Pros and Cons: Taking Honors Courses

Two graduating honors students wearing blue robes holding up their medals.

Flickr user Penn State

The National Collegiate Honors Council describes honors colleges as “in-class and extracurricular activities that are measurably broader, deeper, or more complex than comparable learning experiences typically found at institutions of higher education”. This type of education attracts the attention of many people, students, their families, and professors. They all have different opinions on the subject. Like everything in life, some arguments describe honor courses as a negative thing. Others assure that it is the best kind of education. So, are honor courses a good or a bad thing for the student?

What are honors courses?

Honor courses have a “distinctive” way of teaching and learning. Courses give the students new experiences to get them to learn in a more realistic environment. These classes are smaller, assuring the student the best possible attention, given by the best specialist in the area. They are the representation of the quote “quality over quantity”, and due to the small size of the class, getting accepted into these classes is harder. But it is worth it, due do the education system they have. They push students to their maximum potential, which sometimes scares them. Many students discard honors college as an option because they think it will affect their GPA. Classes are more specific, move differently and faster, asking for more attention from the student.

Negative conceptions

People believe that students who are in “honors” tend to forget about the rest of their classes, pay less attention to them, and drop their grades. But it isn’t the truth. Students tend to improve their grades once they start taking honor courses. That’s due to the quality of the instruction, and the new techniques they learn. Techniques they apply to all of their courses. When they get better grades, they find motivation and keep studying harder, improving their grade, even more, is a never-ending cycle. Honor students surround themselves with other high-achieving students and colleagues who inspire them to get better and greater. It is an environment of competition, a healthy one, that pushes everyone to be the best they can.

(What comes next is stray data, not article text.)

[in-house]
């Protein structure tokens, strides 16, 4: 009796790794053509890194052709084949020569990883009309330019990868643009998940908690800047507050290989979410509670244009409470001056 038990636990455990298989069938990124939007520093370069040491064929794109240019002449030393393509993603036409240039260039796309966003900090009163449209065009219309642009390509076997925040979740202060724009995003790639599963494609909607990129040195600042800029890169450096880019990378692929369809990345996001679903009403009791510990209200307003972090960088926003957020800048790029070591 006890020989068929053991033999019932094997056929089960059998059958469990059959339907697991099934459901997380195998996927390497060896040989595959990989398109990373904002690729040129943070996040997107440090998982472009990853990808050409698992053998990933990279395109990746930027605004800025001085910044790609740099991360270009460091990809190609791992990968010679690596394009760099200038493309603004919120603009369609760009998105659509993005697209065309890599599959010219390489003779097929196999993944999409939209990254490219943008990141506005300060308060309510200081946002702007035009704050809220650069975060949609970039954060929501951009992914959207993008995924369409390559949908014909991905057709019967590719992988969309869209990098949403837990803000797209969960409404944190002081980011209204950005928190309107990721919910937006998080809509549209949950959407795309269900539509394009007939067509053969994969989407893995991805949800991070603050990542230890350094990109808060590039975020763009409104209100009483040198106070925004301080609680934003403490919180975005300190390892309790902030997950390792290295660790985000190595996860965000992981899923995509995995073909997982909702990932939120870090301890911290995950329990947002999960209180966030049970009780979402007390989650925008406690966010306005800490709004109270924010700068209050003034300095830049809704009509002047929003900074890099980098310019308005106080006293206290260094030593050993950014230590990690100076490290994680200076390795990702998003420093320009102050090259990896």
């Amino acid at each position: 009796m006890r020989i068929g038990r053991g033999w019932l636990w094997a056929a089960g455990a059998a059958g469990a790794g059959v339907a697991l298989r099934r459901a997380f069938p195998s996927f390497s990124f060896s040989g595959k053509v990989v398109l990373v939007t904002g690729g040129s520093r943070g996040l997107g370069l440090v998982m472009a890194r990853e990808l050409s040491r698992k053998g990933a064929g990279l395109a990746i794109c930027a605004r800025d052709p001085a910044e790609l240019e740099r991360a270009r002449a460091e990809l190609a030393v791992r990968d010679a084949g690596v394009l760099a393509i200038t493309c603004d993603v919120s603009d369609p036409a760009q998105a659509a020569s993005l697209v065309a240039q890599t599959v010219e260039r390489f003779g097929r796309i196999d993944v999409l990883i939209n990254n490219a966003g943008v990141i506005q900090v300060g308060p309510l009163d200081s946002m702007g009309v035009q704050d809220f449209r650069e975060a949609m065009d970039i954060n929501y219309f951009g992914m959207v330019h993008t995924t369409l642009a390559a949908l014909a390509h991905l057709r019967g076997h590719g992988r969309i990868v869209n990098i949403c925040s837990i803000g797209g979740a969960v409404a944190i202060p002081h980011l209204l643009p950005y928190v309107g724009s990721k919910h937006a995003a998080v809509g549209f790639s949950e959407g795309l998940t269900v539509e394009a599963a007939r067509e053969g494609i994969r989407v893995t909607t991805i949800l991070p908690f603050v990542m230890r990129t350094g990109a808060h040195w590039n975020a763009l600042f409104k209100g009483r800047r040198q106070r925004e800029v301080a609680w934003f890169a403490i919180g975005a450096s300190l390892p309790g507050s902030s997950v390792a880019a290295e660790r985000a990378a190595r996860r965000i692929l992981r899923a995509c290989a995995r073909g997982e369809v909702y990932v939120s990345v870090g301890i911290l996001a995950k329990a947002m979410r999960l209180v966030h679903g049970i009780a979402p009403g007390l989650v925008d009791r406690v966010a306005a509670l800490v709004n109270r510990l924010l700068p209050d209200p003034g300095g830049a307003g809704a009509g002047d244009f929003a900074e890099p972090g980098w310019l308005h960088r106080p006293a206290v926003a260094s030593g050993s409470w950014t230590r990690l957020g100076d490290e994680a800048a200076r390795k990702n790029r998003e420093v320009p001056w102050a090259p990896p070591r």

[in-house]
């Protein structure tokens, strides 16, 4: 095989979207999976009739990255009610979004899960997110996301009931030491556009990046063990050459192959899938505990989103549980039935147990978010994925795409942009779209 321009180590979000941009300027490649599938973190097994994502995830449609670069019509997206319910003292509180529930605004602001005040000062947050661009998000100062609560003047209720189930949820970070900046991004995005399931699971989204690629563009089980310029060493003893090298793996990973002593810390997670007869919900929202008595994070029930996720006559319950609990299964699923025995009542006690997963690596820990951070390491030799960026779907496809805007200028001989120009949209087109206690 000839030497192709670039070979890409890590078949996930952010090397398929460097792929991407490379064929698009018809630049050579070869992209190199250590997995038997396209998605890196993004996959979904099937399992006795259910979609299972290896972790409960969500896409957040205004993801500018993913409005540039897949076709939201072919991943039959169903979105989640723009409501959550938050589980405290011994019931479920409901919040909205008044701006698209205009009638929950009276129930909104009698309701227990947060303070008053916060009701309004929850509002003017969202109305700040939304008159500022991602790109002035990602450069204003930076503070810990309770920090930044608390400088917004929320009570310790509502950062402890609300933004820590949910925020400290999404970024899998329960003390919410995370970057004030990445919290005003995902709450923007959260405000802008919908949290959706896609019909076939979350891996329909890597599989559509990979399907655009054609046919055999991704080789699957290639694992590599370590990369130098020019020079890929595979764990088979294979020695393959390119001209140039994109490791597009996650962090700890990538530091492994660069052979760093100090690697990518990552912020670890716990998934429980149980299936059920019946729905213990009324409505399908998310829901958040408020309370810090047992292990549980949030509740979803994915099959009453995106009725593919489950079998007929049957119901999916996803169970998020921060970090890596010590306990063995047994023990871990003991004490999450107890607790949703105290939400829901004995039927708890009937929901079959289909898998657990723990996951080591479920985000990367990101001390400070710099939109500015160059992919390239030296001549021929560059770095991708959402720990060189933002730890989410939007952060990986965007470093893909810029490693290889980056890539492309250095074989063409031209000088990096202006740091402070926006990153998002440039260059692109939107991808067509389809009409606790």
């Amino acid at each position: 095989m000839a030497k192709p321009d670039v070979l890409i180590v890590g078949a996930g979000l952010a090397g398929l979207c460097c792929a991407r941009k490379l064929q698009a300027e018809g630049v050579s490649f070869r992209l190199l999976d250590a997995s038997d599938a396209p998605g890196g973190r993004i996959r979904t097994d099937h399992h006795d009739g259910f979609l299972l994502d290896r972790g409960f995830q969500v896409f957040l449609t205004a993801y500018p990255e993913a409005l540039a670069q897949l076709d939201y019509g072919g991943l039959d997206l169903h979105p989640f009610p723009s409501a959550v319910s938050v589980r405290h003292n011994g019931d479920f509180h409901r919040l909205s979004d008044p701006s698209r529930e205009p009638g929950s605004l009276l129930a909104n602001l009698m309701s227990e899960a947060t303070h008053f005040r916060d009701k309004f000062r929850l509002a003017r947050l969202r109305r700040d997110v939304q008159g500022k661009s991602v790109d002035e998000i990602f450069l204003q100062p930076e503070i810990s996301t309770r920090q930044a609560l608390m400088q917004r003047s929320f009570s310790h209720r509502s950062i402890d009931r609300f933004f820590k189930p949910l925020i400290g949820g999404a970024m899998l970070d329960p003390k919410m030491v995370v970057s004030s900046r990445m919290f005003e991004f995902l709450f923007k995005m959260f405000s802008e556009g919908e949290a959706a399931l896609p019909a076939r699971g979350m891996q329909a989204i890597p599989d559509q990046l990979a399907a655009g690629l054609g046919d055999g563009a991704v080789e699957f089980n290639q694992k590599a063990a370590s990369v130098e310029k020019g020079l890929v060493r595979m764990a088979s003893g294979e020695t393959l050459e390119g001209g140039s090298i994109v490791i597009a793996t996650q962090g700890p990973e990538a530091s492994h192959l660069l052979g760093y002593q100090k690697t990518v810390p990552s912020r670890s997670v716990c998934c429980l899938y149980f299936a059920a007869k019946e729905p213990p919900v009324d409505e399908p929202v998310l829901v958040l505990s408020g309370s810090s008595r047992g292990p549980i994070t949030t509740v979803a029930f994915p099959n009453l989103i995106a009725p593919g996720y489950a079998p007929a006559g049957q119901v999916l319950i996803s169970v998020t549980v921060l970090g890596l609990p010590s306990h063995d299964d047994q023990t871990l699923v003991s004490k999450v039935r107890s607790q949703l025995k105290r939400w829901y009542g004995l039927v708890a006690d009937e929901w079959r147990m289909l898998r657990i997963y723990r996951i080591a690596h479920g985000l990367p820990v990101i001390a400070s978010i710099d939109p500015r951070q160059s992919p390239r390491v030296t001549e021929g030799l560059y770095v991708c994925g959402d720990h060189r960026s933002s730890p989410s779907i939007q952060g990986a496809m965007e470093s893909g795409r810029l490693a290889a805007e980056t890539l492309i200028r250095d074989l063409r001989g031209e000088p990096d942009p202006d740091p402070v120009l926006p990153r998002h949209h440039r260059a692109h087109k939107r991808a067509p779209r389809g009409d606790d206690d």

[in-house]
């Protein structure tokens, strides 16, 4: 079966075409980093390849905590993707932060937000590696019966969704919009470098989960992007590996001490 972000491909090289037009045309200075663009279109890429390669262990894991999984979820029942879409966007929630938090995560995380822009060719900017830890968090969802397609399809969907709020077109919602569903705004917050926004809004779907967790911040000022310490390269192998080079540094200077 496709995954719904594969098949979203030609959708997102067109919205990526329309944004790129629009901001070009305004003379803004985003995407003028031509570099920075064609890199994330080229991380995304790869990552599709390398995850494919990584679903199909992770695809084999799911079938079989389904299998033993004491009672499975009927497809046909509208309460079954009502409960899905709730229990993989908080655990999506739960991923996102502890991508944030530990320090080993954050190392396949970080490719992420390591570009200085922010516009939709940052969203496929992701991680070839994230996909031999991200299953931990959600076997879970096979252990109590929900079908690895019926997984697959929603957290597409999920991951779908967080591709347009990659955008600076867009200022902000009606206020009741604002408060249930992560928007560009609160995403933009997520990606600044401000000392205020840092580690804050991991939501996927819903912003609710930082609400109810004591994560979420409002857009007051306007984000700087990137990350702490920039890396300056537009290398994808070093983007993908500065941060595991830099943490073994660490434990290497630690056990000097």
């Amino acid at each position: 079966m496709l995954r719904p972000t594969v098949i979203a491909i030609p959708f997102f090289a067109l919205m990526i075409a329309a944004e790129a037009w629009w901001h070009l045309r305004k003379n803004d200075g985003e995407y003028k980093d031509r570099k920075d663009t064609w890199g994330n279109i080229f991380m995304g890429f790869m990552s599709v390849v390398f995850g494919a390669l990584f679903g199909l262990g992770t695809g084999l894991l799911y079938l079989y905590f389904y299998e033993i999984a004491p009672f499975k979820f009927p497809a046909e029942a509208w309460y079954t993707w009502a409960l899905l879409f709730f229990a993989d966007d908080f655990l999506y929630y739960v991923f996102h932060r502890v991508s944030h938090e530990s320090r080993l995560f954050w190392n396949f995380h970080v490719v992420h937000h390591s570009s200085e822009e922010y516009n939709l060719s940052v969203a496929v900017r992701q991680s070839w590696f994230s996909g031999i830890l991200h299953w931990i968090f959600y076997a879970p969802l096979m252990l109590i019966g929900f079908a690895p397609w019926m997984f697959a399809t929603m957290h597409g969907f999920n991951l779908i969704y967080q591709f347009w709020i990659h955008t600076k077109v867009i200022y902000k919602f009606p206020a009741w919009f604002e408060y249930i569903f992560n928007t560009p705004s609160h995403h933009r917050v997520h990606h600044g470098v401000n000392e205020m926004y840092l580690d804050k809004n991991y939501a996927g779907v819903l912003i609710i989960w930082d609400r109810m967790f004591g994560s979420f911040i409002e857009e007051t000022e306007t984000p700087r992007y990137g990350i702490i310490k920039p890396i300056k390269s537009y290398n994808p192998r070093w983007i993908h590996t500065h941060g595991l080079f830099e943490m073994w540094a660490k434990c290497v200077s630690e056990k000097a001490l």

Positive aspects

Because classes are smaller, instructors have the time to pay more attention to each student separately and give them personalized attention. Instructors also help them with any doubts they may have, face to face and not by e-mail. Students with special abilities should have individual attention from instructors in order to improve their skills even more. Some parents say this doesn’t help their children development at all because they get used to the attention, and once they get into a 200-people class they tend to minimize their achievement in that area. This may be true, but specialized classes don’t only teach a certain area, they also show students values that will stick with them and can be applied to every class they take during their college years.

The purpose of honors courses

Honors courses celebrate students’ accomplishments and fill them with pride during all of their college years. They weren’t created to stress scholars, and give them impossible tasks to do. Their objective is the opposite, they want to show students they are capable of everything and anything in life. They assign homework, not to force the student to “do something”, but to help them learn quicker in a deeper way. Yes, these classes work faster and are a little stricter, but the rewards overshadow the negative aspects. Students graduating with honors classes receive a special certificate. The certificate shows others that these students are advanced learners, young people motivated to experience every aspect of life, business, and education.

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